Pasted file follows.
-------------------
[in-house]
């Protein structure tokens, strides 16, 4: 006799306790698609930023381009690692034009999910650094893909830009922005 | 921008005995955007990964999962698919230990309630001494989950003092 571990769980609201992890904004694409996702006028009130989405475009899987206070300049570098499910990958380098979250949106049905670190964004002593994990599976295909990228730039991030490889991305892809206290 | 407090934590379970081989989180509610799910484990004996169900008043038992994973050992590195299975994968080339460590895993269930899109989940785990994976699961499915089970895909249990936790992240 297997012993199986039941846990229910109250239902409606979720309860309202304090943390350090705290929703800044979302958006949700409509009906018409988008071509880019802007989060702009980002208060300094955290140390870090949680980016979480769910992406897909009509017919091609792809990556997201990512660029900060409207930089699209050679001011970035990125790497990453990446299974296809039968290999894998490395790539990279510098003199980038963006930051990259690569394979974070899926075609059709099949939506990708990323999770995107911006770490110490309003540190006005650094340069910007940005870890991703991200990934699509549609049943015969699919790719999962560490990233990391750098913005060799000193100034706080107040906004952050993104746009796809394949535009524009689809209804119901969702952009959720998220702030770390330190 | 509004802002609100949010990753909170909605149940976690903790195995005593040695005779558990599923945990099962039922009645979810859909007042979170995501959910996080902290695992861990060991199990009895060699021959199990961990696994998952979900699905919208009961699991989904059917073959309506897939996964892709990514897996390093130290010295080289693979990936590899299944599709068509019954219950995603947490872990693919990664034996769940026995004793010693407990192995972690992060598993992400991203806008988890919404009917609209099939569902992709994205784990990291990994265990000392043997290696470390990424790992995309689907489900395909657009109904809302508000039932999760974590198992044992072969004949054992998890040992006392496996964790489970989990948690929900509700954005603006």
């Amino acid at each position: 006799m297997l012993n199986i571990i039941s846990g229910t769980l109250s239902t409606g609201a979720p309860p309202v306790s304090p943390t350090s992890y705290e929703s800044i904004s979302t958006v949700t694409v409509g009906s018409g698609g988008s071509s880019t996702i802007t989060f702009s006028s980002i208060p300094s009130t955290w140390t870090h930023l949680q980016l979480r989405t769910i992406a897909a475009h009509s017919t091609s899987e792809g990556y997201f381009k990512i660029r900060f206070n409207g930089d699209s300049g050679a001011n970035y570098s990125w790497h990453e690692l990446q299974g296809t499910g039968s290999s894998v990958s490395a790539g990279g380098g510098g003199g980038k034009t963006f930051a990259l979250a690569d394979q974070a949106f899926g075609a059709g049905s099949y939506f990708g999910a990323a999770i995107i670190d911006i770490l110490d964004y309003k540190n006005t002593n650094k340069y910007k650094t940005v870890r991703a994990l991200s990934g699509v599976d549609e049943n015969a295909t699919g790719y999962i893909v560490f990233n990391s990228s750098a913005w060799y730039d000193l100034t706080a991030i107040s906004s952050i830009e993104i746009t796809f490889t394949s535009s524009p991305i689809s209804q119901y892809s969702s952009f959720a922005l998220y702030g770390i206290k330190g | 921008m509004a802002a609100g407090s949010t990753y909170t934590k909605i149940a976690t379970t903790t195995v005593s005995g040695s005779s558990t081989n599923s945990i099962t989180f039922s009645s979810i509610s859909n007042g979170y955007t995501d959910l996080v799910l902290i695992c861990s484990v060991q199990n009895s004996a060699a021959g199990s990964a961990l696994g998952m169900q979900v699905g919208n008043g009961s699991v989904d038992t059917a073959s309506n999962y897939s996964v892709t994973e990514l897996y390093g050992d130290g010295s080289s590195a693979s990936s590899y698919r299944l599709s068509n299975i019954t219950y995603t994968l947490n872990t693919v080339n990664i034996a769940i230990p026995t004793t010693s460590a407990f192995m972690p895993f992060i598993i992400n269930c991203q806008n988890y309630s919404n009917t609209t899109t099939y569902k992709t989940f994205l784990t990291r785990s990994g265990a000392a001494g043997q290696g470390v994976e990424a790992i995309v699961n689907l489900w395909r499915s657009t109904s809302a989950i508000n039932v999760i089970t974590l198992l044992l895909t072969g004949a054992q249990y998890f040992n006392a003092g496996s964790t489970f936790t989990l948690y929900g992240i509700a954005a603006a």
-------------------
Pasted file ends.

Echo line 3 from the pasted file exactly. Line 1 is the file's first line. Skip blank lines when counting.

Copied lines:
């Amino acid at each position: 006799m297997l012993n199986i571990i039941s846990g229910t769980l109250s239902t409606g609201a979720p309860p309202v306790s304090p943390t350090s992890y705290e929703s800044i904004s979302t958006v949700t694409v409509g009906s018409g698609g988008s071509s880019t996702i802007t989060f702009s006028s980002i208060p300094s009130t955290w140390t870090h930023l949680q980016l979480r989405t769910i992406a897909a475009h009509s017919t091609s899987e792809g990556y997201f381009k990512i660029r900060f206070n409207g930089d699209s300049g050679a001011n970035y570098s990125w790497h990453e690692l990446q299974g296809t499910g039968s290999s894998v990958s490395a790539g990279g380098g510098g003199g980038k034009t963006f930051a990259l979250a690569d394979q974070a949106f899926g075609a059709g049905s099949y939506f990708g999910a990323a999770i995107i670190d911006i770490l110490d964004y309003k540190n006005t002593n650094k340069y910007k650094t940005v870890r991703a994990l991200s990934g699509v599976d549609e049943n015969a295909t699919g790719y999962i893909v560490f990233n990391s990228s750098a913005w060799y730039d000193l100034t706080a991030i107040s906004s952050i830009e993104i746009t796809f490889t394949s535009s524009p991305i689809s209804q119901y892809s969702s952009f959720a922005l998220y702030g770390i206290k330190g | 921008m509004a802002a609100g407090s949010t990753y909170t934590k909605i149940a976690t379970t903790t195995v005593s005995g040695s005779s558990t081989n599923s945990i099962t989180f039922s009645s979810i509610s859909n007042g979170y955007t995501d959910l996080v799910l902290i695992c861990s484990v060991q199990n009895s004996a060699a021959g199990s990964a961990l696994g998952m169900q979900v699905g919208n008043g009961s699991v989904d038992t059917a073959s309506n999962y897939s996964v892709t994973e990514l897996y390093g050992d130290g010295s080289s590195a693979s990936s590899y698919r299944l599709s068509n299975i019954t219950y995603t994968l947490n872990t693919v080339n990664i034996a769940i230990p026995t004793t010693s460590a407990f192995m972690p895993f992060i598993i992400n269930c991203q806008n988890y309630s919404n009917t609209t899109t099939y569902k992709t989940f994205l784990t990291r785990s990994g265990a000392a001494g043997q290696g470390v994976e990424a790992i995309v699961n689907l489900w395909r499915s657009t109904s809302a989950i508000n039932v999760i089970t974590l198992l044992l895909t072969g004949a054992q249990y998890f040992n006392a003092g496996s964790t489970f936790t989990l948690y929900g992240i509700a954005a603006a």